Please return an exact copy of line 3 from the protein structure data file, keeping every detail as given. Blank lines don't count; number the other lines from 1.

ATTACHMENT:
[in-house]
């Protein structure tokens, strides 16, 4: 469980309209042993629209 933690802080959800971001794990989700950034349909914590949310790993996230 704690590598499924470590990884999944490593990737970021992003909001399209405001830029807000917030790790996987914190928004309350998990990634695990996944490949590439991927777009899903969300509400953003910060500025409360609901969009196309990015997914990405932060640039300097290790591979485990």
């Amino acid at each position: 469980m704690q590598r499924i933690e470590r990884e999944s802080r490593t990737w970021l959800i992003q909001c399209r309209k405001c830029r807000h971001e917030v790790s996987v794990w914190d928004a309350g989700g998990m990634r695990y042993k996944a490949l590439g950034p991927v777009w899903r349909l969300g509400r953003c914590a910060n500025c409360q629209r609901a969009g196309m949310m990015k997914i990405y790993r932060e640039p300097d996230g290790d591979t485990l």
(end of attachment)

């Amino acid at each position: 469980m704690q590598r499924i933690e470590r990884e999944s802080r490593t990737w970021l959800i992003q909001c399209r309209k405001c830029r807000h971001e917030v790790s996987v794990w914190d928004a309350g989700g998990m990634r695990y042993k996944a490949l590439g950034p991927v777009w899903r349909l969300g509400r953003c914590a910060n500025c409360q629209r609901a969009g196309m949310m990015k997914i990405y790993r932060e640039p300097d996230g290790d591979t485990l």